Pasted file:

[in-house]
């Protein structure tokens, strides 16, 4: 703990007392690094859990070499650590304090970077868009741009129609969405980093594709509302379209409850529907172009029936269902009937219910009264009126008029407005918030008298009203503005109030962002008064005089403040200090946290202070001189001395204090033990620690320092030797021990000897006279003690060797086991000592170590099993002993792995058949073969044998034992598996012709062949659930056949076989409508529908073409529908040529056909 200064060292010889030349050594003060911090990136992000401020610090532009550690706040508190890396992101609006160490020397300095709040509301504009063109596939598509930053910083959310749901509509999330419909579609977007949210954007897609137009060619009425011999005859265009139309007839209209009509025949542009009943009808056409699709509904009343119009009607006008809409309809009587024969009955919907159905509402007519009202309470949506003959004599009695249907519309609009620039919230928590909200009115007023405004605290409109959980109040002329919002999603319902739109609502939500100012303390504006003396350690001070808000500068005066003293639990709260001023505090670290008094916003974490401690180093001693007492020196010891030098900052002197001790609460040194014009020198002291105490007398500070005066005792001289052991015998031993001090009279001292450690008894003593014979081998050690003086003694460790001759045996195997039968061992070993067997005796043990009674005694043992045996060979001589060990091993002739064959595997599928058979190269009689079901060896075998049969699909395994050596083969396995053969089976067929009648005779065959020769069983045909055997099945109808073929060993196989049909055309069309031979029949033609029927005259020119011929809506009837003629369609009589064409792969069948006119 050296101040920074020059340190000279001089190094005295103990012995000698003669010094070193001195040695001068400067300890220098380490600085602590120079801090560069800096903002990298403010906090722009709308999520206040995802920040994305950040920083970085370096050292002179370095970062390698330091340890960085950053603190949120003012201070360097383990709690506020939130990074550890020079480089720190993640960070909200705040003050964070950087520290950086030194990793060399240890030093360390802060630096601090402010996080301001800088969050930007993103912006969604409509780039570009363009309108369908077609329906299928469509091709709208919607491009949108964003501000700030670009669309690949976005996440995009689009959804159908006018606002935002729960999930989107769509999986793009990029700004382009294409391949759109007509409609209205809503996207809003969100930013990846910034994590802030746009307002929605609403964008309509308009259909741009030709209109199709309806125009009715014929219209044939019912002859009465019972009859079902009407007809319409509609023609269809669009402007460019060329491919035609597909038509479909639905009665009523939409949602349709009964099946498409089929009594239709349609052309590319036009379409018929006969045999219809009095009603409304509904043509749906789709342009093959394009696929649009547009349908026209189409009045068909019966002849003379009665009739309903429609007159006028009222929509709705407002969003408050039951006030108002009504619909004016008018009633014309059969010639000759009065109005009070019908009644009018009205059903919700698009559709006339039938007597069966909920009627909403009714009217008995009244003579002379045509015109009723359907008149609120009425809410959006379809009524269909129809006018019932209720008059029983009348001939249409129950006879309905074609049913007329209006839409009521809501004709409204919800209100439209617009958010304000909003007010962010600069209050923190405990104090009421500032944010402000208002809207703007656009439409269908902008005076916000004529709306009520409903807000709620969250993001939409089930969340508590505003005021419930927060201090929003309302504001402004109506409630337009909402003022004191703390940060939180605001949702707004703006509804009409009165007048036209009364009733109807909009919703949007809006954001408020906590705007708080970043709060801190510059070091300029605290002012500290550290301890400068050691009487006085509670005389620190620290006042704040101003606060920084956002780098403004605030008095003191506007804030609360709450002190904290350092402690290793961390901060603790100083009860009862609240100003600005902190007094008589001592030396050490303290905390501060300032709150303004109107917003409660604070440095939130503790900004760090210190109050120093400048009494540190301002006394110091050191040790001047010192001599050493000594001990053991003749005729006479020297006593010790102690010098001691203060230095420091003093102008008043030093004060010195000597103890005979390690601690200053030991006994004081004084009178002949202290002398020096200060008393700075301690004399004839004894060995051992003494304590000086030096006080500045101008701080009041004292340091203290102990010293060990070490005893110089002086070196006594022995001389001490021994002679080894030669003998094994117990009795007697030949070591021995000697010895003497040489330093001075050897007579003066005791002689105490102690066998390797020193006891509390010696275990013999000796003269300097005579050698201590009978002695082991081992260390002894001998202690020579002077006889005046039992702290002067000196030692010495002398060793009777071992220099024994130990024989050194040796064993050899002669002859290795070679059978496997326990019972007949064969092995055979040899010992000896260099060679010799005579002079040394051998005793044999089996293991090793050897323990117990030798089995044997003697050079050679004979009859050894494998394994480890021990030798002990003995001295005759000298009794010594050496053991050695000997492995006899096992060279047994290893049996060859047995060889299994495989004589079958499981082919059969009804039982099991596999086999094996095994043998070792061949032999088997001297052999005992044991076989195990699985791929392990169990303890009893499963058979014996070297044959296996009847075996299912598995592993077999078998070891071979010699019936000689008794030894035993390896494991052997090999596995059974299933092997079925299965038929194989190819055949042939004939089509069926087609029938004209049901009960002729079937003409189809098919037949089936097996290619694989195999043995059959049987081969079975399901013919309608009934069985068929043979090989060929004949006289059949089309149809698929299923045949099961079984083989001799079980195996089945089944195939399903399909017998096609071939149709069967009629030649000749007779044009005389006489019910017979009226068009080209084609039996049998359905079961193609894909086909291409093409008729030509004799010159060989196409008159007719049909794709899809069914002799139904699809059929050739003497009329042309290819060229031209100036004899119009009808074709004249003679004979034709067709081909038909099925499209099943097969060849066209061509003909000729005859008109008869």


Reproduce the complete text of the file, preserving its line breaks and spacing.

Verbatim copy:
[in-house]
């Protein structure tokens, strides 16, 4: 703990007392690094859990070499650590304090970077868009741009129609969405980093594709509302379209409850529907172009029936269902009937219910009264009126008029407005918030008298009203503005109030962002008064005089403040200090946290202070001189001395204090033990620690320092030797021990000897006279003690060797086991000592170590099993002993792995058949073969044998034992598996012709062949659930056949076989409508529908073409529908040529056909 200064060292010889030349050594003060911090990136992000401020610090532009550690706040508190890396992101609006160490020397300095709040509301504009063109596939598509930053910083959310749901509509999330419909579609977007949210954007897609137009060619009425011999005859265009139309007839209209009509025949542009009943009808056409699709509904009343119009009607006008809409309809009587024969009955919907159905509402007519009202309470949506003959004599009695249907519309609009620039919230928590909200009115007023405004605290409109959980109040002329919002999603319902739109609502939500100012303390504006003396350690001070808000500068005066003293639990709260001023505090670290008094916003974490401690180093001693007492020196010891030098900052002197001790609460040194014009020198002291105490007398500070005066005792001289052991015998031993001090009279001292450690008894003593014979081998050690003086003694460790001759045996195997039968061992070993067997005796043990009674005694043992045996060979001589060990091993002739064959595997599928058979190269009689079901060896075998049969699909395994050596083969396995053969089976067929009648005779065959020769069983045909055997099945109808073929060993196989049909055309069309031979029949033609029927005259020119011929809506009837003629369609009589064409792969069948006119 050296101040920074020059340190000279001089190094005295103990012995000698003669010094070193001195040695001068400067300890220098380490600085602590120079801090560069800096903002990298403010906090722009709308999520206040995802920040994305950040920083970085370096050292002179370095970062390698330091340890960085950053603190949120003012201070360097383990709690506020939130990074550890020079480089720190993640960070909200705040003050964070950087520290950086030194990793060399240890030093360390802060630096601090402010996080301001800088969050930007993103912006969604409509780039570009363009309108369908077609329906299928469509091709709208919607491009949108964003501000700030670009669309690949976005996440995009689009959804159908006018606002935002729960999930989107769509999986793009990029700004382009294409391949759109007509409609209205809503996207809003969100930013990846910034994590802030746009307002929605609403964008309509308009259909741009030709209109199709309806125009009715014929219209044939019912002859009465019972009859079902009407007809319409509609023609269809669009402007460019060329491919035609597909038509479909639905009665009523939409949602349709009964099946498409089929009594239709349609052309590319036009379409018929006969045999219809009095009603409304509904043509749906789709342009093959394009696929649009547009349908026209189409009045068909019966002849003379009665009739309903429609007159006028009222929509709705407002969003408050039951006030108002009504619909004016008018009633014309059969010639000759009065109005009070019908009644009018009205059903919700698009559709006339039938007597069966909920009627909403009714009217008995009244003579002379045509015109009723359907008149609120009425809410959006379809009524269909129809006018019932209720008059029983009348001939249409129950006879309905074609049913007329209006839409009521809501004709409204919800209100439209617009958010304000909003007010962010600069209050923190405990104090009421500032944010402000208002809207703007656009439409269908902008005076916000004529709306009520409903807000709620969250993001939409089930969340508590505003005021419930927060201090929003309302504001402004109506409630337009909402003022004191703390940060939180605001949702707004703006509804009409009165007048036209009364009733109807909009919703949007809006954001408020906590705007708080970043709060801190510059070091300029605290002012500290550290301890400068050691009487006085509670005389620190620290006042704040101003606060920084956002780098403004605030008095003191506007804030609360709450002190904290350092402690290793961390901060603790100083009860009862609240100003600005902190007094008589001592030396050490303290905390501060300032709150303004109107917003409660604070440095939130503790900004760090210190109050120093400048009494540190301002006394110091050191040790001047010192001599050493000594001990053991003749005729006479020297006593010790102690010098001691203060230095420091003093102008008043030093004060010195000597103890005979390690601690200053030991006994004081004084009178002949202290002398020096200060008393700075301690004399004839004894060995051992003494304590000086030096006080500045101008701080009041004292340091203290102990010293060990070490005893110089002086070196006594022995001389001490021994002679080894030669003998094994117990009795007697030949070591021995000697010895003497040489330093001075050897007579003066005791002689105490102690066998390797020193006891509390010696275990013999000796003269300097005579050698201590009978002695082991081992260390002894001998202690020579002077006889005046039992702290002067000196030692010495002398060793009777071992220099024994130990024989050194040796064993050899002669002859290795070679059978496997326990019972007949064969092995055979040899010992000896260099060679010799005579002079040394051998005793044999089996293991090793050897323990117990030798089995044997003697050079050679004979009859050894494998394994480890021990030798002990003995001295005759000298009794010594050496053991050695000997492995006899096992060279047994290893049996060859047995060889299994495989004589079958499981082919059969009804039982099991596999086999094996095994043998070792061949032999088997001297052999005992044991076989195990699985791929392990169990303890009893499963058979014996070297044959296996009847075996299912598995592993077999078998070891071979010699019936000689008794030894035993390896494991052997090999596995059974299933092997079925299965038929194989190819055949042939004939089509069926087609029938004209049901009960002729079937003409189809098919037949089936097996290619694989195999043995059959049987081969079975399901013919309608009934069985068929043979090989060929004949006289059949089309149809698929299923045949099961079984083989001799079980195996089945089944195939399903399909017998096609071939149709069967009629030649000749007779044009005389006489019910017979009226068009080209084609039996049998359905079961193609894909086909291409093409008729030509004799010159060989196409008159007719049909794709899809069914002799139904699809059929050739003497009329042309290819060229031209100036004899119009009808074709004249003679004979034709067709081909038909099925499209099943097969060849066209061509003909000729005859008109008869």